KUALA LUMPUR, Feb 19 — A plan by AirAsia Group chief executive Tan Sri Tony Fernandes for the airline to sponsor a Formula 1 racing team to boost its brand globally was approved by the company’s directors back in 2010, reported The Star.
Citing unnamed sources, the report asserted that the board had given the green light to Fernandes and for amounts in access of US$250 million (RM1.03 billion) to be channeled towards sponsoring the racing team in efforts to make AirAsia a globally recognisable brand.
This is in light of the recent bribery allegations brought against AirAsia by UK’s Serious Fraud Office (SFO) concerning their purchase dealings with aircraft manufacturers Airbus.
The allegations include the airline purchasing planes at bloated prices, and that agreements between AirAsia and Airbus over purchase orders were improperly linked to a sponsorship deal by the aircraft maker towards the now defunct racing team which was jointly owned by Fernandes and his executive chairman Datuk Kamarudin Meranun.
Both Fernandes and Kamarudin have since relinquished their positions within the airline for a period of two months to allow an independent probe by the management into the offences that were allegedly committed between 2013 and 2015.
The allegations were made public after it was reported that Airbus and SFO had reached a settlement of around €3.6 billion (RM16.18 billion) with the aircraft manufacturers admitting to bribery across its global business dealings.
Reports included how SFO had accused the AirAsia and AirAsia X executives of receiving the US$50 million (RM207 million) bribe from Airbus as part of the deal to secure an order for 180 aircrafts.
It was reported that official documents also claimed to have revealed that Airbus employees had tried to pay an additional US$55 million (RM228 million) to the AirAsia and AirAsia X’s directors and/or employees but could not do so as there was a freeze on payments to agents and intermediaries on October 2014.
The Star report today detailed that among the documents were emails, which have since been made public, of communications between Airbus and key decision makers of AirAsia and AirAsia X.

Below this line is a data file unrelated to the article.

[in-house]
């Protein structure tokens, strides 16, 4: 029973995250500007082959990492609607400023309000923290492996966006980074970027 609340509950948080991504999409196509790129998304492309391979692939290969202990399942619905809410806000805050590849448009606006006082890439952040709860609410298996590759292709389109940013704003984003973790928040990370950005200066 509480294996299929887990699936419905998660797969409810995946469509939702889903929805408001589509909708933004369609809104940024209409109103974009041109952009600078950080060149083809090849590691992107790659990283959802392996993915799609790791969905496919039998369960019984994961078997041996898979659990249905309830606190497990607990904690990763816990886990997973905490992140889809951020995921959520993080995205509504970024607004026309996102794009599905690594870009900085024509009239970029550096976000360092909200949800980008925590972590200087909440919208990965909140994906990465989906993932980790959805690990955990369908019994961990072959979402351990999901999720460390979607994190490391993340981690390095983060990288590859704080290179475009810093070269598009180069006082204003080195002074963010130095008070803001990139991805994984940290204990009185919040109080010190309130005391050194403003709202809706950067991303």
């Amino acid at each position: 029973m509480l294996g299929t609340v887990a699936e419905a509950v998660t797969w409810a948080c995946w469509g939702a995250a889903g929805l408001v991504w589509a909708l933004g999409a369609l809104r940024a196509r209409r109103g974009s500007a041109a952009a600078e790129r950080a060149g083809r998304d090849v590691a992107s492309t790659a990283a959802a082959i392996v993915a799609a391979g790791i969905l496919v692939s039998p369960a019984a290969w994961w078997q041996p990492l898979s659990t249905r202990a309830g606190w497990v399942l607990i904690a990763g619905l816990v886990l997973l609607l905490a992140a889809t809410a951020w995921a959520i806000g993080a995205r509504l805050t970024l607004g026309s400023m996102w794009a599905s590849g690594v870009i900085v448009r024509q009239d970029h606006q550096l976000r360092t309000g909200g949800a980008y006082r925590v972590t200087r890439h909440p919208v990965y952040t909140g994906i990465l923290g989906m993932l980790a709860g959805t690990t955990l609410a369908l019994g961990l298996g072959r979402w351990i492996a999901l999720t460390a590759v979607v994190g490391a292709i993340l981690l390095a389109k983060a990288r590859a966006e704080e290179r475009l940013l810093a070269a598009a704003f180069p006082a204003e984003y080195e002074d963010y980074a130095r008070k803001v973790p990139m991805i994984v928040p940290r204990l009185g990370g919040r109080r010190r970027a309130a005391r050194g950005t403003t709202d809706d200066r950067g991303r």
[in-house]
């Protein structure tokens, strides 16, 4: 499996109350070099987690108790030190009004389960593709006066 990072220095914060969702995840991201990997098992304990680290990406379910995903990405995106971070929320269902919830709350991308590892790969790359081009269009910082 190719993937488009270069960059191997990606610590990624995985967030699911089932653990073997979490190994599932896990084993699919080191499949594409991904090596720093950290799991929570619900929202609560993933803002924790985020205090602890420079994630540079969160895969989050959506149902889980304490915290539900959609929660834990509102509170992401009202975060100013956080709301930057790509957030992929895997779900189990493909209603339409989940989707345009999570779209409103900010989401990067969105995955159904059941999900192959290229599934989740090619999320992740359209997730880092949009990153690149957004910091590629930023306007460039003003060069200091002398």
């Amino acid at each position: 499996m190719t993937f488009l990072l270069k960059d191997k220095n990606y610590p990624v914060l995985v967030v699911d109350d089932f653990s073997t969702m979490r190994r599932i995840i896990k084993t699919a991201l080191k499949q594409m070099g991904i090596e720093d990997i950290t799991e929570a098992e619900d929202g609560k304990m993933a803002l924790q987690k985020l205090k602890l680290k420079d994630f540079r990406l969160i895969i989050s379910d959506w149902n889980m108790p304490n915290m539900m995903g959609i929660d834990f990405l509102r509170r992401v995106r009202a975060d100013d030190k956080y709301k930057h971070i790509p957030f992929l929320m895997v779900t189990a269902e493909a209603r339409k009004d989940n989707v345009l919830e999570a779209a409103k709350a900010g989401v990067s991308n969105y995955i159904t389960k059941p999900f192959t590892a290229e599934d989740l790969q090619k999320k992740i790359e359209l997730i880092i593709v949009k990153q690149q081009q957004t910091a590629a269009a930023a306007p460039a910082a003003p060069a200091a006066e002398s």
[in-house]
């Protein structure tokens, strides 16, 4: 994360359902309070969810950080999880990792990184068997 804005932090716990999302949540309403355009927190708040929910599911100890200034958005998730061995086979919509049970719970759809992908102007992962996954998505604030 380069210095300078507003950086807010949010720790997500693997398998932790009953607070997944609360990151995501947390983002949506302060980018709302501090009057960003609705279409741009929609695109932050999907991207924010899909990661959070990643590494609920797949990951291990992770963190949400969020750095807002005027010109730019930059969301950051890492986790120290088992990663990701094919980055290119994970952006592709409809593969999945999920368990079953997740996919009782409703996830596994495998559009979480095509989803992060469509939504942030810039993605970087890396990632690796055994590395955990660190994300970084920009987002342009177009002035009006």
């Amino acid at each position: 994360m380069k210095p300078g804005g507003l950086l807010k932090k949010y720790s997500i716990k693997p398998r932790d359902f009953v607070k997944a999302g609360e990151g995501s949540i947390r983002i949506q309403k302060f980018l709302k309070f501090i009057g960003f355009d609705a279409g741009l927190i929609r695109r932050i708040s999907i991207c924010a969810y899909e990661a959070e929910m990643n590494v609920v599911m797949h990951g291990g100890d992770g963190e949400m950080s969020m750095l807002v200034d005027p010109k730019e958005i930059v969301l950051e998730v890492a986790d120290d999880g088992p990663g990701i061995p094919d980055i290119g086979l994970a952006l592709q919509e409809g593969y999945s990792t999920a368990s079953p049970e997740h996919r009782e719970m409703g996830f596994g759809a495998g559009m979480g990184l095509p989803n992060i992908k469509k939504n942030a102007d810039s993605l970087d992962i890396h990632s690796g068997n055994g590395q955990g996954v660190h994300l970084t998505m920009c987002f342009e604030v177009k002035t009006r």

The report, quoting its source, claims the released documents showed mismatches between the period when the offences were allegedly committed and the dates that appeared in the corresponding emails.
It claimed some of the emails within the documents were from before 2013 and hence insignificant to the allegations, as it was a period when AirAsia had already secured sponsorship deals from Airbus and involves and amount of US66 million (RM274 million).
Today’s The Star report details how AirAsia and Airbus had in June 2011 announced a US18.2 billion (RM75.7billion) deal for 200 airplanes, with some aviation experts who weighed in said the decision was necessary for the airline while some suggested it was barely sufficient.
The question was then raised whether or not Fernandes had committed any wrongdoing considering Airbus’ recent admittance, or did he overbuy planes for his airline as supposed inducement to secure sponsorship deals from the manufacturer.
It was also suggested by the source that an audit be conducted on the purchase of those planes to establish whether the price paid was fair or overpriced, with external rumours suggesting that AirAsia had paid amounts below the average market price to buy the planes.
“Perhaps Airbus should allow Fernandes to disclose the price of the planes he acquired for the AirAsia group, and compare it to the price Airbus sold its aircraft to other airlines at that time,” suggested the source.
Another factor pointed out in The Star’s report was the inconsistent track record of the SFO, who had levied charges against several big named corporations but have also lost a number of them in court.
Among the cases highlighted was when SFO accused former Tesco executives of being behind a major accounting scandal within the company only to have their case thrown out by a judge last year, who deemed the case too weak to face a jury.
In 2018, SFO also lost their case against Barclays Bank in both the lower and higher courts when their charges surrounding a Qatar fundraising was thrown out.
The report claims that in 2017, UK prime minister Theresa May at during her helm had tried to dissolve the SFO to be absorbed by the National Crime Agency.
A spokesman to AirAsia and AirAsia X refused to comment on the story when contacted by Malay Mail.
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